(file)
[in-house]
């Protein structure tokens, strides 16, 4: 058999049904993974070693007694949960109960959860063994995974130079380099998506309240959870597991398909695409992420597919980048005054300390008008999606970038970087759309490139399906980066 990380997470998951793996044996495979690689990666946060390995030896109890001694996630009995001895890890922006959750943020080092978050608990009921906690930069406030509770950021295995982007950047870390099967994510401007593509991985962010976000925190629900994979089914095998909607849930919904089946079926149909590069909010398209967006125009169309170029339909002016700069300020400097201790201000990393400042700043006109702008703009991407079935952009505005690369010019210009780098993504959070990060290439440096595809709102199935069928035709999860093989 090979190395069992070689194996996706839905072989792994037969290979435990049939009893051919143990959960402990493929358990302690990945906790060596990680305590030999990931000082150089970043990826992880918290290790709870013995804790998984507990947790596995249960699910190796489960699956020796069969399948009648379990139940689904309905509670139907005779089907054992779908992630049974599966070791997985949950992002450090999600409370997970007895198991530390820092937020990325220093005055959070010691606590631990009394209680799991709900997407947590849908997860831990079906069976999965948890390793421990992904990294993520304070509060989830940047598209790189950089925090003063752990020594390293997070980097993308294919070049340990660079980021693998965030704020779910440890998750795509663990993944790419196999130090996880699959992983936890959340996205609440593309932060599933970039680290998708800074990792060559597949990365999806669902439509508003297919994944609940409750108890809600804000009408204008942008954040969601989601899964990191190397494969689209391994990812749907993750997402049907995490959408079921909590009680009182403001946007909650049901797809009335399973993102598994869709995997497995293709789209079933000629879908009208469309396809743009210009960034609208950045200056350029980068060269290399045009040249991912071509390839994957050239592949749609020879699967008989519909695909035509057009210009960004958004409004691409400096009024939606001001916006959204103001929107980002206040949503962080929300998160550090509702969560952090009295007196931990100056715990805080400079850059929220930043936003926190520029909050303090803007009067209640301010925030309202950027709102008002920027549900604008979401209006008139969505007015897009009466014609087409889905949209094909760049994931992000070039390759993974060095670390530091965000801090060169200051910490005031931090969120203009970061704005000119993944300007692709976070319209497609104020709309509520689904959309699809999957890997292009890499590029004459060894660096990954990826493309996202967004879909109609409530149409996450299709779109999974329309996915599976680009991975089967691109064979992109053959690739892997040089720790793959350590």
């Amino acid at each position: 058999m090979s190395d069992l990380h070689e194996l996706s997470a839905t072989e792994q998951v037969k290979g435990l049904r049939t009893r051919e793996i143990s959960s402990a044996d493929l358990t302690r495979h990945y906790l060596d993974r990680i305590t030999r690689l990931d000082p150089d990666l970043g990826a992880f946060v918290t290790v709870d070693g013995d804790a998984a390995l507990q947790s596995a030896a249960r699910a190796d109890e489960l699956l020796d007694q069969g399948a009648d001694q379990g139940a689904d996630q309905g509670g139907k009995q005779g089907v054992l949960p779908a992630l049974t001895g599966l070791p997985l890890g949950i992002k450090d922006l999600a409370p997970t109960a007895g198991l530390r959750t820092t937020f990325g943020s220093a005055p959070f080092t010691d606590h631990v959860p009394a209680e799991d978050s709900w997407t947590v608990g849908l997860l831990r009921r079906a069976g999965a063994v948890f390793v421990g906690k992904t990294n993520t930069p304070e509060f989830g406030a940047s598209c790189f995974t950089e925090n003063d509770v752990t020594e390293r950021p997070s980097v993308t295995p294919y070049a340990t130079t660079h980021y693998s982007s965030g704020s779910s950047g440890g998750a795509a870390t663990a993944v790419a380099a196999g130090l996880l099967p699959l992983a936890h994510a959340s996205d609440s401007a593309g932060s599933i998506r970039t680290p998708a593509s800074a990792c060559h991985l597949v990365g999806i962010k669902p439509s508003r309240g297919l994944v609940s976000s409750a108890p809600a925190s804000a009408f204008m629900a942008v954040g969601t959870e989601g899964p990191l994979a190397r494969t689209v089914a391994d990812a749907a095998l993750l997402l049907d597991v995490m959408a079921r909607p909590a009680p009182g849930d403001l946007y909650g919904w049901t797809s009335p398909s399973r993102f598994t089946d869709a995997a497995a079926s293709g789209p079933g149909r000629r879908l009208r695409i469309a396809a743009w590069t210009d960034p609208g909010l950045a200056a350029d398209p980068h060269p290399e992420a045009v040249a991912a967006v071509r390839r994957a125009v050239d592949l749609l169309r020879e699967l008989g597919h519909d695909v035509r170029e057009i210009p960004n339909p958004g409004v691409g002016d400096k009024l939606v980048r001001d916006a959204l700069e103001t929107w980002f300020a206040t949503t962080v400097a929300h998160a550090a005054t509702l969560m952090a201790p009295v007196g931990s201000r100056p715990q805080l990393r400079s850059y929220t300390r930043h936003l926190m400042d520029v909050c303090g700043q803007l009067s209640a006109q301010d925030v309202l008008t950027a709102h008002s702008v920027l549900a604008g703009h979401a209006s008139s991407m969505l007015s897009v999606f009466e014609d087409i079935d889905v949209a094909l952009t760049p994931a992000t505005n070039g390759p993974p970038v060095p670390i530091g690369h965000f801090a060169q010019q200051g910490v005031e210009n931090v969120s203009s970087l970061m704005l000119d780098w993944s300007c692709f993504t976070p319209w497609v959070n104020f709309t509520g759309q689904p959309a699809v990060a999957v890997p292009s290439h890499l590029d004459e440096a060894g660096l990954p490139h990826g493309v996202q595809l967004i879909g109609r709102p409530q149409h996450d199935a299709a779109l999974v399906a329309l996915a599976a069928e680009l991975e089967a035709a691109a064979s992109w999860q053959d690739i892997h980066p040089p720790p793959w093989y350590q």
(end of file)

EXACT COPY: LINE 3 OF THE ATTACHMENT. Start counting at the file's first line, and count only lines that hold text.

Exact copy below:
């Amino acid at each position: 058999m090979s190395d069992l990380h070689e194996l996706s997470a839905t072989e792994q998951v037969k290979g435990l049904r049939t009893r051919e793996i143990s959960s402990a044996d493929l358990t302690r495979h990945y906790l060596d993974r990680i305590t030999r690689l990931d000082p150089d990666l970043g990826a992880f946060v918290t290790v709870d070693g013995d804790a998984a390995l507990q947790s596995a030896a249960r699910a190796d109890e489960l699956l020796d007694q069969g399948a009648d001694q379990g139940a689904d996630q309905g509670g139907k009995q005779g089907v054992l949960p779908a992630l049974t001895g599966l070791p997985l890890g949950i992002k450090d922006l999600a409370p997970t109960a007895g198991l530390r959750t820092t937020f990325g943020s220093a005055p959070f080092t010691d606590h631990v959860p009394a209680e799991d978050s709900w997407t947590v608990g849908l997860l831990r009921r079906a069976g999965a063994v948890f390793v421990g906690k992904t990294n993520t930069p304070e509060f989830g406030a940047s598209c790189f995974t950089e925090n003063d509770v752990t020594e390293r950021p997070s980097v993308t295995p294919y070049a340990t130079t660079h980021y693998s982007s965030g704020s779910s950047g440890g998750a795509a870390t663990a993944v790419a380099a196999g130090l996880l099967p699959l992983a936890h994510a959340s996205d609440s401007a593309g932060s599933i998506r970039t680290p998708a593509s800074a990792c060559h991985l597949v990365g999806i962010k669902p439509s508003r309240g297919l994944v609940s976000s409750a108890p809600a925190s804000a009408f204008m629900a942008v954040g969601t959870e989601g899964p990191l994979a190397r494969t689209v089914a391994d990812a749907a095998l993750l997402l049907d597991v995490m959408a079921r909607p909590a009680p009182g849930d403001l946007y909650g919904w049901t797809s009335p398909s399973r993102f598994t089946d869709a995997a497995a079926s293709g789209p079933g149909r000629r879908l009208r695409i469309a396809a743009w590069t210009d960034p609208g909010l950045a200056a350029d398209p980068h060269p290399e992420a045009v040249a991912a967006v071509r390839r994957a125009v050239d592949l749609l169309r020879e699967l008989g597919h519909d695909v035509r170029e057009i210009p960004n339909p958004g409004v691409g002016d400096k009024l939606v980048r001001d916006a959204l700069e103001t929107w980002f300020a206040t949503t962080v400097a929300h998160a550090a005054t509702l969560m952090a201790p009295v007196g931990s201000r100056p715990q805080l990393r400079s850059y929220t300390r930043h936003l926190m400042d520029v909050c303090g700043q803007l009067s209640a006109q301010d925030v309202l008008t950027a709102h008002s702008v920027l549900a604008g703009h979401a209006s008139s991407m969505l007015s897009v999606f009466e014609d087409i079935d889905v949209a094909l952009t760049p994931a992000t505005n070039g390759p993974p970038v060095p670390i530091g690369h965000f801090a060169q010019q200051g910490v005031e210009n931090v969120s203009s970087l970061m704005l000119d780098w993944s300007c692709f993504t976070p319209w497609v959070n104020f709309t509520g759309q689904p959309a699809v990060a999957v890997p292009s290439h890499l590029d004459e440096a060894g660096l990954p490139h990826g493309v996202q595809l967004i879909g109609r709102p409530q149409h996450d199935a299709a779109l999974v399906a329309l996915a599976a069928e680009l991975e089967a035709a691109a064979s992109w999860q053959d690739i892997h980066p040089p720790p793959w093989y350590q």